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Jenkins v. JP Morgan Chase Bank

United States District Court, E.D. California

April 27, 2017

JOHN LAMAR JENKINS, Plaintiff,
v.
JP MORGAN CHASE BANK, Defendant.

          ORDER

          Troy L. Nunley United States District Judge

         This matter is before the Court pursuant to a motion for a temporary restraining order (“TRO”) filed by Plaintiff John Lamar Jenkins (“Plaintiff”). (Mot. for TRO, ECF No. 3.) Due to deficiencies in Plaintiff's submissions it is not clear whether the motion was filed ex parte, but the TRO checklist filed in connection with the motion suggests that was Plaintiff's intent. (See ECF No. 3-1 at 2.) For the reasons discussed below, Plaintiff's motion is DENIED.

         I. Factual and Procedural Background

         On April 26, 2017, Plaintiff filed a complaint. (ECF No. 1.) He alleges as follows:

“JP Morgan Chase Bank engaged in Mortgage Fraud: The Securitization Scheme that Collapsed the Housing Market. JP Morgan Chase Bank even admitted in November of 2013 that it, along with every other large U.S. bank had engage [sic] in mortgage fraud as a routine business practice, sowing the seeds of the mortgage meltdown. JP Morgan knowingly put me into a . . . ‘Bad Loan' that spiked my interest rate by 6%. They also placed me into an area that is upside down and underwater (meaning the balanced [sic] owed exceeds the current value of the home[)].

(ECF No. 1 at 5.)

         Plaintiff filed the instant motion on the same day. (ECF No. 3.) He indicates that a home he owns “is currently in active foreclosure” with a “sell date” of May 17, 2017. (ECF No. 3-1 at 1-2.) He seeks a court order halting any foreclosure or eviction proceedings. (ECF No. 3 at 1.)

         II. Legal Standard

         The same legal standard applies to both preliminary injunctions and temporary restraining orders. Stuhlbarg Int'l Sales Co. v. John D. Brush & Co., 240 F.3d 832, 839 n. 7 (9th Cir. 2001), overruled on other grounds, Winter v. Natural Res. Def. Council, Inc., 555 U.S. 7 (2008). Preliminary injunctive relief is “an extraordinary remedy that may only be awarded upon a clear showing that the plaintiff is entitled to such relief.” Winter, 555 U.S. at 22 (citing Mazurek v. Armstrong, 520 U.S. 968, 972 (1997) (per curiam)).

         Plaintiff must show four things to receive a preliminary injunction or temporary restraining order. Winter, 555 U.S. at 20. First, Plaintiff must show that he is likely to suffer irreparable harm in the absence of preliminary relief. Id. Second, Plaintiff must show that he is likely to succeed on the merits. Id. Third, Plaintiff must show that the balance of equities tips in his favor. Id. Finally, Plaintiff must show that an injunction is in the public interest. Id. Plaintiff must “make a showing on all four prongs” of Winter to obtain a preliminary injunction. Alliance for the Wild Rockies v. Cottrell, 632 F.3d 1127, 1135 (9th Cir. 2011). In the Ninth Circuit, courts apply a sliding-scale approach. Id. Under this approach, a preliminary injunction may issue where Plaintiff has raised “serious questions on the merits” - rather than a more complete showing that he is likely to succeed on the merits - so long as the balance of hardships tips sharply in his favor and he satisfies the other two Winter prongs. Id.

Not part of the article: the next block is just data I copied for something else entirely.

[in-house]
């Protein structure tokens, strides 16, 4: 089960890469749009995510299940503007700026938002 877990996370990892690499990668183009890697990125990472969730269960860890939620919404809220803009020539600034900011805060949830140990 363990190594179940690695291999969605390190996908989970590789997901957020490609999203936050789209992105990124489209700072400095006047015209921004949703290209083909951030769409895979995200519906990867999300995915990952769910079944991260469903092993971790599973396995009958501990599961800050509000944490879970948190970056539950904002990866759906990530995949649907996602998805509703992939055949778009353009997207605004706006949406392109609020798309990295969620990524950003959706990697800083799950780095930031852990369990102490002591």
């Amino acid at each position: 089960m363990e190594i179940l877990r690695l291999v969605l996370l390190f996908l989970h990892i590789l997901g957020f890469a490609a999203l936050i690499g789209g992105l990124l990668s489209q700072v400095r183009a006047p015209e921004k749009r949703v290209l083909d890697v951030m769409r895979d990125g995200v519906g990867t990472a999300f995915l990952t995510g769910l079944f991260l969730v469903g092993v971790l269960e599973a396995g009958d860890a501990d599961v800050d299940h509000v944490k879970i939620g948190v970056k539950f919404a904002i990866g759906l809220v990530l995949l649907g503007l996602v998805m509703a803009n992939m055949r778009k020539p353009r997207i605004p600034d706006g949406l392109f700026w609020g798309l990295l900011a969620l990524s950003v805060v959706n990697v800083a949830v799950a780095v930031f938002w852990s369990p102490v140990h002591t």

III. Discussion

         Plaintiff's motion fails both procedurally and substantively. Procedurally, Plaintiff has not complied with Eastern District Local Rule 231, which governs temporary restraining orders. Rule 231 requires, among other things, that the party seeking a temporary restraining order file the following documents with the Court:

(1) a complaint; (2) a motion for temporary restraining order; (3) a brief on all relevant legal issues presented by the motion; (4) an affidavit in support of the existence of an irreparable injury; (5) an affidavit detailing the notice or efforts to effect notice to the affected parties or counsel or showing good cause why notice should not be given . . .; (6) a proposed temporary restraining order with a provision for a bond . . .; (7) a proposed order with blanks for fixing the time and date for hearing a motion for preliminary injunction, the date for filing the responsive papers, the amount of the bond, if any, and the date and hour of issuance . . .; and (8) in all instances in which a temporary restraining order is requested ex parte, the proposed order shall further notify the affected party of the right to apply to the Court for modification or dissolution on two (2) days' notice or such shorter notice as the Court may allow.”

L.R. 231(c). Plaintiff has only submitted the first two items and has therefore failed to satisfy Local Rule 231. His motion may be denied on that ground alone. See Holcomb v. California Bd. of Psychology, No. 2:15-cv-02154-KJM-CKD, 2015 WL 7430625, at *3 (E.D. Cal. Nov. 23, 2015) (indicating the Court had previously denied “plaintiff's motion without ...


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